Good luck with the decision !
    Have a great weekend !
    Me
    #FYBF visitor

    • Emma Toomey says:

      Thanks for your comments. Yes, we can only ever deal with what works now. I’ll post again as the year unfolds. Best of luck to you and your daughter.

  10. Beautifully written, Emma… You’ve been on a journey. Three different schools now? Xf

  11. My eldest started middle school this year. We went with the local public one. It wasn’t easy but at the same time we didn’t have a lot of choice.
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    • Emma Toomey says:

      Hi Rhianna, it’s really hard when choice is removed from the equation. I hope it’s all working out well for her. All the best.

  12. So well written Emma – and that is why your kids will succeed and be incredibly resilient! Something they will need in their future. As a teacher I will be passing this on! Your kids will be fine!
    Michelle xx

  13. Hi Emma

    I just saw this post. I understand your anxiety. While I only have one child I stressed about which school to send her to. It’s such a personal decision that I found touched a whole lot of nerve centers in my life – my politics, finances, friends and of course number one – quality of education. Over the past few years I’ve been doing some post grad work in education and came across some amazing research in the field of belonging and school. It spoke very clearly to me about what the right school is for each family – its about the sense of evlong they feel, and the emphasis a school places on such notions. When a school generates a sense of belong for kids, they thrive – take less sickies, become more self determined, grades improve, wellbeing thrives. I wroe a blog about it about September last year (or sometime around then,that includes a link to the research). I hope your kids do really well and you feel at peace with your decisions. Kim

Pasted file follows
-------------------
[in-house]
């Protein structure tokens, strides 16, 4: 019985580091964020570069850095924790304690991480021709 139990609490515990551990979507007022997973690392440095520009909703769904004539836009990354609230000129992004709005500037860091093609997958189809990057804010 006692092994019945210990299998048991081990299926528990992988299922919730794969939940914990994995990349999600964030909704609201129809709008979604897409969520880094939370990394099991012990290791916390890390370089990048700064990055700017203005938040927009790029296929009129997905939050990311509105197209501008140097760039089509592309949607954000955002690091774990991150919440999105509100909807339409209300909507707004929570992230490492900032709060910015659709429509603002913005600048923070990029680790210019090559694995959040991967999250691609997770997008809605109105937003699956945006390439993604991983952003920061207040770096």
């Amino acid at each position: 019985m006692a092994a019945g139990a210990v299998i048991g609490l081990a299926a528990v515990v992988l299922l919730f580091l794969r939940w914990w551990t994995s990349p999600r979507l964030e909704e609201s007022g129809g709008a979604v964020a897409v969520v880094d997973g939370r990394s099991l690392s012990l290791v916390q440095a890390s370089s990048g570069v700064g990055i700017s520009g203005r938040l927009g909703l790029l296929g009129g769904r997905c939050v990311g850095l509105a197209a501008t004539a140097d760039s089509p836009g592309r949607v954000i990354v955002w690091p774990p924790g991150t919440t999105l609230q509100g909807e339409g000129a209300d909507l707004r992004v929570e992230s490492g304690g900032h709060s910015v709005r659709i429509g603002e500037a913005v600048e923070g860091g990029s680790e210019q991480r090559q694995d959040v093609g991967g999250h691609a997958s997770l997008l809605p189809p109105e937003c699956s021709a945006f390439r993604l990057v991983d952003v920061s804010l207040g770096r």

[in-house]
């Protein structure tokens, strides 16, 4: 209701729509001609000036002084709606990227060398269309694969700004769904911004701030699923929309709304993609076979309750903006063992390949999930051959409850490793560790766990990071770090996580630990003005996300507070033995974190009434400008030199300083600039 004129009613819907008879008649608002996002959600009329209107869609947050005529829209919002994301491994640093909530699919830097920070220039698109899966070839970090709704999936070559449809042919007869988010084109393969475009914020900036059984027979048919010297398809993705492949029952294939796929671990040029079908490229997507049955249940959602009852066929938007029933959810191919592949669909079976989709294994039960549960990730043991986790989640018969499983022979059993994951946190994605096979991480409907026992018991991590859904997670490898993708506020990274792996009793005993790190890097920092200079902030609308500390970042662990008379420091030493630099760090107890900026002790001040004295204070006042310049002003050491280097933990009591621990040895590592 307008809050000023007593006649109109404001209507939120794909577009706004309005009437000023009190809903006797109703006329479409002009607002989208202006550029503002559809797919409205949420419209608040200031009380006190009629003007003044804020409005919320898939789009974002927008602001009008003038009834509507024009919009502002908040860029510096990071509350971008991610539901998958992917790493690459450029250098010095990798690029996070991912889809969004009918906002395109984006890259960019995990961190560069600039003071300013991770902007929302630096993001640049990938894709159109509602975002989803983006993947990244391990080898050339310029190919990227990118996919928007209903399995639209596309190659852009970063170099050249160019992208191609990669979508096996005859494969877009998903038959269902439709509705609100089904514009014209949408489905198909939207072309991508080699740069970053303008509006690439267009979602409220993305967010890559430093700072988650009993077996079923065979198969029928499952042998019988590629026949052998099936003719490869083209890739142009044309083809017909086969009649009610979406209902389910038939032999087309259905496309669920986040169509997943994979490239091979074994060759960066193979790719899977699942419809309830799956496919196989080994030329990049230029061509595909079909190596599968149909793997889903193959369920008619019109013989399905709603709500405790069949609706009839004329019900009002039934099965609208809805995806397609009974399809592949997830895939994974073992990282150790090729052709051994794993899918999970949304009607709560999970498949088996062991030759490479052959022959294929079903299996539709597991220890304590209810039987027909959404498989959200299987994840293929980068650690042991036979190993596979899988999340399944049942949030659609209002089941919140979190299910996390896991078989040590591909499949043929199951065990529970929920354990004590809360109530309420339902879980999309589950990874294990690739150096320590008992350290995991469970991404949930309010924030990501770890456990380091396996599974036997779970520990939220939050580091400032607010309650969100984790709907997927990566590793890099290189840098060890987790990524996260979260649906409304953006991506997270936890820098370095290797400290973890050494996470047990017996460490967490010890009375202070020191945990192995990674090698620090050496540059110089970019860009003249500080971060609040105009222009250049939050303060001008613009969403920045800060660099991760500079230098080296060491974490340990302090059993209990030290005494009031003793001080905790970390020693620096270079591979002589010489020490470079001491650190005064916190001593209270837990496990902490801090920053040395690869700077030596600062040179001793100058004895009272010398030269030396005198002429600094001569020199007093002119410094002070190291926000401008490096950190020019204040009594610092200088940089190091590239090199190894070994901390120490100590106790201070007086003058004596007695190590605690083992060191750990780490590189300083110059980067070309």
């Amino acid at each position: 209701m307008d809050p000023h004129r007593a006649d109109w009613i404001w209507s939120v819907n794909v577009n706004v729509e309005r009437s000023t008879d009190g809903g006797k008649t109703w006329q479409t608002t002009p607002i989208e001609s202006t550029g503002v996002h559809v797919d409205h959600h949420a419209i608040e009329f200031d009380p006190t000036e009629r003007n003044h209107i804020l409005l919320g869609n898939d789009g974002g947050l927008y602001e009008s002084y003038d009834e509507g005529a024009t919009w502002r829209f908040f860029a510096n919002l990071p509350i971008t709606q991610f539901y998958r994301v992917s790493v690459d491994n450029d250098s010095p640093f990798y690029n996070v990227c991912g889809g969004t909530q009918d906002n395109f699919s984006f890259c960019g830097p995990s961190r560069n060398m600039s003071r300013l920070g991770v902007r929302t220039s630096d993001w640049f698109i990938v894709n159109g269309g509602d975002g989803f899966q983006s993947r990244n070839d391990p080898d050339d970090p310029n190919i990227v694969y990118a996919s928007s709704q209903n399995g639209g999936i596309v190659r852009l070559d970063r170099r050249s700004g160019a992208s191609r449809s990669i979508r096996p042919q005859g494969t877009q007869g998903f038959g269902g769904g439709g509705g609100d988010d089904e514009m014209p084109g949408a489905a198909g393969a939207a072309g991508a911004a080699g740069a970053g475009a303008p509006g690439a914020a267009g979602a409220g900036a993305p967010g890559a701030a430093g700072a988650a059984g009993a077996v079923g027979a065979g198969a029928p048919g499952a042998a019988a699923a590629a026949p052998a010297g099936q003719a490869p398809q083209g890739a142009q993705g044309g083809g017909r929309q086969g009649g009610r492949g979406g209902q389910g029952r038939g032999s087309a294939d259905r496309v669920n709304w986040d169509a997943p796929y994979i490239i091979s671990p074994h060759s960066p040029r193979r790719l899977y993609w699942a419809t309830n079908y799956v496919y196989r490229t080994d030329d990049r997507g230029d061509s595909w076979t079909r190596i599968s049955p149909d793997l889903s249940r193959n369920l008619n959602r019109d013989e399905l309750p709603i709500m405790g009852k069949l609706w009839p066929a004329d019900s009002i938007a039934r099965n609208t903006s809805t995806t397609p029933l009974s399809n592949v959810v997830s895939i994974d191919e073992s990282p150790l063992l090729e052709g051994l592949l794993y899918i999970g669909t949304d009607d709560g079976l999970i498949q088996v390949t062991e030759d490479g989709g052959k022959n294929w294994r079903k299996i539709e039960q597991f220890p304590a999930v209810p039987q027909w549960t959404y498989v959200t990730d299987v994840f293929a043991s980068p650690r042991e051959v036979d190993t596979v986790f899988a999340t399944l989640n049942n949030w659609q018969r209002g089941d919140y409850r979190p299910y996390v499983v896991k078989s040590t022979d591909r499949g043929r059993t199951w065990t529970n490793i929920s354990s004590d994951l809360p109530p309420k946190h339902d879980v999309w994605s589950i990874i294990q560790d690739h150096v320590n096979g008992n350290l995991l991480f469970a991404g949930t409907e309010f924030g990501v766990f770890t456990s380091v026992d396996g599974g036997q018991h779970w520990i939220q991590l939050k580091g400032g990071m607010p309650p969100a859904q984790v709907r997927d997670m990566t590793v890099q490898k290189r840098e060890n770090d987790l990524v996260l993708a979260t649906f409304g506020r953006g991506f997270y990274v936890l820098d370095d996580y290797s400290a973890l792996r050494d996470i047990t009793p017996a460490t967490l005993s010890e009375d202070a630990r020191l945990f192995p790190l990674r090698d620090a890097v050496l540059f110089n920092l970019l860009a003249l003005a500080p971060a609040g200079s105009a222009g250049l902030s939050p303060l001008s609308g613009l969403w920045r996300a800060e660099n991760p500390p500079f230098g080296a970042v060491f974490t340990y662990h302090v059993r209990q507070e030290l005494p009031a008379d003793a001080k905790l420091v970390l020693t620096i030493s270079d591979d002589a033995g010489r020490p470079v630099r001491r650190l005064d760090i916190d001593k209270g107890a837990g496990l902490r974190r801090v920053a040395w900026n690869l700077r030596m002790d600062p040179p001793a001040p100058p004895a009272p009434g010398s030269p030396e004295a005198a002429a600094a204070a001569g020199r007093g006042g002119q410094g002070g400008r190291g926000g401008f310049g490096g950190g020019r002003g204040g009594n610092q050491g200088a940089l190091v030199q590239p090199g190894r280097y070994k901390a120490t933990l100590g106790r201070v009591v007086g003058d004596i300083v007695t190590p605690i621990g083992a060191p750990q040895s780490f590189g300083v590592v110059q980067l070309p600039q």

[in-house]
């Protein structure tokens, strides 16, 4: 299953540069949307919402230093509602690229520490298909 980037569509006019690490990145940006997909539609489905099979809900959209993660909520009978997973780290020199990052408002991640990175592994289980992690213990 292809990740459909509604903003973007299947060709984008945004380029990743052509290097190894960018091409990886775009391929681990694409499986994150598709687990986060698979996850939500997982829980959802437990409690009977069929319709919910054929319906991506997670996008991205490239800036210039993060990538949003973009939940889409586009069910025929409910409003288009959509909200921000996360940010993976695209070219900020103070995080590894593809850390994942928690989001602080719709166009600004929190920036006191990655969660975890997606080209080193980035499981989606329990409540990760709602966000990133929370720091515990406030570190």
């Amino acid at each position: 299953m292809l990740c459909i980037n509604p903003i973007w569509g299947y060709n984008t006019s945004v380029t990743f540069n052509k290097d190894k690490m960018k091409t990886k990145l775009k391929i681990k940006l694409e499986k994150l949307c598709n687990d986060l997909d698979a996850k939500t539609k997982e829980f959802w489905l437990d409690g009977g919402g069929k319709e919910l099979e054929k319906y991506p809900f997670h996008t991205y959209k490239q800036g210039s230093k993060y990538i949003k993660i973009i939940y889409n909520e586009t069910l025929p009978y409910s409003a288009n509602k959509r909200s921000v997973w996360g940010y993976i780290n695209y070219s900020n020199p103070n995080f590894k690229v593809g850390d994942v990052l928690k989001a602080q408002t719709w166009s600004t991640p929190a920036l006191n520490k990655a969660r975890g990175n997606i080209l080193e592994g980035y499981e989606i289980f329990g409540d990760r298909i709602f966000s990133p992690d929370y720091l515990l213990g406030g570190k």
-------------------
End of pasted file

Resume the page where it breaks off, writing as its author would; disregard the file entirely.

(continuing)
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    • Emma Toomey says:

      Thanks Kim, your research sounds really interesting – it’s such a fraught issue. I hope it’s all going well for you.

  14. Coming late to this, but it’s a constant topic of conversation in my world. I live surrounded by a gazillion awesome public primary schools, so it starts with parents agonising over which fab school to pick. Mine have all gone to an infants school to start, so then there’s the “where do they go in year 3?” conversation. I kind of half heartedly joined in that one, because we live very close to one of the awesome primary schools, so they were all going to go there really.

    But now we are contemplating high school, and it’s lots harder. We are also surrounded by single sex schools, which my kids have so far dismissed out of hand. The closest co-ed has a focus which doesn’t suit my eldest, so it looks like he’ll be going to the co-ed several suburbs away. There’s also the selective co-ed, but I don’t think he’s suited to such a competitive environment (and that’s assuming he’d get in anyway!).

    This school thing is tricky, But then again, maybe we make too much of a deal of it. I went to a pretty ordinary high school, and I missed out on some things, but I gained other things. I learned to learn on my own, without much support and to motivate myself. I learned to deal with lots of kinds of people, including some pretty awful ones (some awful by circumstance, some awful by choice). It’s probably more important to help our kids get the most out of whatever environment they find themselves in than finding the perfect fit.
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  15. Emma Toomey says:

    Hi Shonias, thanks for sharing your experiences. I think you’re right…we need to remember that schooling, although important, is only one component of the bigger picture in terms of raising happy, healthy and self-determined teenagers.